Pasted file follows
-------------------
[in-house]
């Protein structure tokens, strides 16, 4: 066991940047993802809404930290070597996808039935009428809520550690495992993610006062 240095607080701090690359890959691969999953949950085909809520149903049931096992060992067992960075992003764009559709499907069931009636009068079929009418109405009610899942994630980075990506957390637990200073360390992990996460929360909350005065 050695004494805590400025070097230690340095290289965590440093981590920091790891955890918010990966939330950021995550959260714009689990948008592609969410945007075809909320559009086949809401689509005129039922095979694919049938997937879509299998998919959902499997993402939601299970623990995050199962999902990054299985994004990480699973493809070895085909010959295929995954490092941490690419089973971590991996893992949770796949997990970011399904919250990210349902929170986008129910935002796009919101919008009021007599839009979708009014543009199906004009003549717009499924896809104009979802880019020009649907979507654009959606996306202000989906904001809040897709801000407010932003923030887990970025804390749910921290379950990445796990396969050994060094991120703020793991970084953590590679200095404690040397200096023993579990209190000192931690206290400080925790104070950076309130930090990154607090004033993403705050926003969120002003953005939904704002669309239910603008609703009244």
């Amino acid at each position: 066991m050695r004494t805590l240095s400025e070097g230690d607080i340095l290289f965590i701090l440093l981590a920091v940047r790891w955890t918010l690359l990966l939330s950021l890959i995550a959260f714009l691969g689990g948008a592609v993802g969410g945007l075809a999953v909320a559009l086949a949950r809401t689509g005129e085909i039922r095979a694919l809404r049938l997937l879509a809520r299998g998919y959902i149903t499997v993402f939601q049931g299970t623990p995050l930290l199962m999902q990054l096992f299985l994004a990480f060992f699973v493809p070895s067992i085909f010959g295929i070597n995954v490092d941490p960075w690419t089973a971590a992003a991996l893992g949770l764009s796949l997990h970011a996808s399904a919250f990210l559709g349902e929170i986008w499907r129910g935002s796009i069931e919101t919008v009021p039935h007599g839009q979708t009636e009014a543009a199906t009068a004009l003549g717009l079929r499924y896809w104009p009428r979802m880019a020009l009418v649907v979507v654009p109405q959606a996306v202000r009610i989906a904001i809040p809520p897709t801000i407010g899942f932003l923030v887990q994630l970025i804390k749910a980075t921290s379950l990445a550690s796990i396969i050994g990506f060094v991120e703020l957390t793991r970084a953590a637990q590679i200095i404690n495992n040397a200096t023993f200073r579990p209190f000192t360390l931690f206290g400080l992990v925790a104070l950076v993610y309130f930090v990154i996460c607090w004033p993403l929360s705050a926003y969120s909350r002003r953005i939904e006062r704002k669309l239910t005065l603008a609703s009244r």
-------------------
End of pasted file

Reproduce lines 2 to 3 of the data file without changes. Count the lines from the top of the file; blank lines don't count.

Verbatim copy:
């Protein structure tokens, strides 16, 4: 066991940047993802809404930290070597996808039935009428809520550690495992993610006062 240095607080701090690359890959691969999953949950085909809520149903049931096992060992067992960075992003764009559709499907069931009636009068079929009418109405009610899942994630980075990506957390637990200073360390992990996460929360909350005065 050695004494805590400025070097230690340095290289965590440093981590920091790891955890918010990966939330950021995550959260714009689990948008592609969410945007075809909320559009086949809401689509005129039922095979694919049938997937879509299998998919959902499997993402939601299970623990995050199962999902990054299985994004990480699973493809070895085909010959295929995954490092941490690419089973971590991996893992949770796949997990970011399904919250990210349902929170986008129910935002796009919101919008009021007599839009979708009014543009199906004009003549717009499924896809104009979802880019020009649907979507654009959606996306202000989906904001809040897709801000407010932003923030887990970025804390749910921290379950990445796990396969050994060094991120703020793991970084953590590679200095404690040397200096023993579990209190000192931690206290400080925790104070950076309130930090990154607090004033993403705050926003969120002003953005939904704002669309239910603008609703009244």
């Amino acid at each position: 066991m050695r004494t805590l240095s400025e070097g230690d607080i340095l290289f965590i701090l440093l981590a920091v940047r790891w955890t918010l690359l990966l939330s950021l890959i995550a959260f714009l691969g689990g948008a592609v993802g969410g945007l075809a999953v909320a559009l086949a949950r809401t689509g005129e085909i039922r095979a694919l809404r049938l997937l879509a809520r299998g998919y959902i149903t499997v993402f939601q049931g299970t623990p995050l930290l199962m999902q990054l096992f299985l994004a990480f060992f699973v493809p070895s067992i085909f010959g295929i070597n995954v490092d941490p960075w690419t089973a971590a992003a991996l893992g949770l764009s796949l997990h970011a996808s399904a919250f990210l559709g349902e929170i986008w499907r129910g935002s796009i069931e919101t919008v009021p039935h007599g839009q979708t009636e009014a543009a199906t009068a004009l003549g717009l079929r499924y896809w104009p009428r979802m880019a020009l009418v649907v979507v654009p109405q959606a996306v202000r009610i989906a904001i809040p809520p897709t801000i407010g899942f932003l923030v887990q994630l970025i804390k749910a980075t921290s379950l990445a550690s796990i396969i050994g990506f060094v991120e703020l957390t793991r970084a953590a637990q590679i200095i404690n495992n040397a200096t023993f200073r579990p209190f000192t360390l931690f206290g400080l992990v925790a104070l950076v993610y309130f930090v990154i996460c607090w004033p993403l929360s705050a926003y969120s909350r002003r953005i939904e006062r704002k669309l239910t005065l603008a609703s009244r």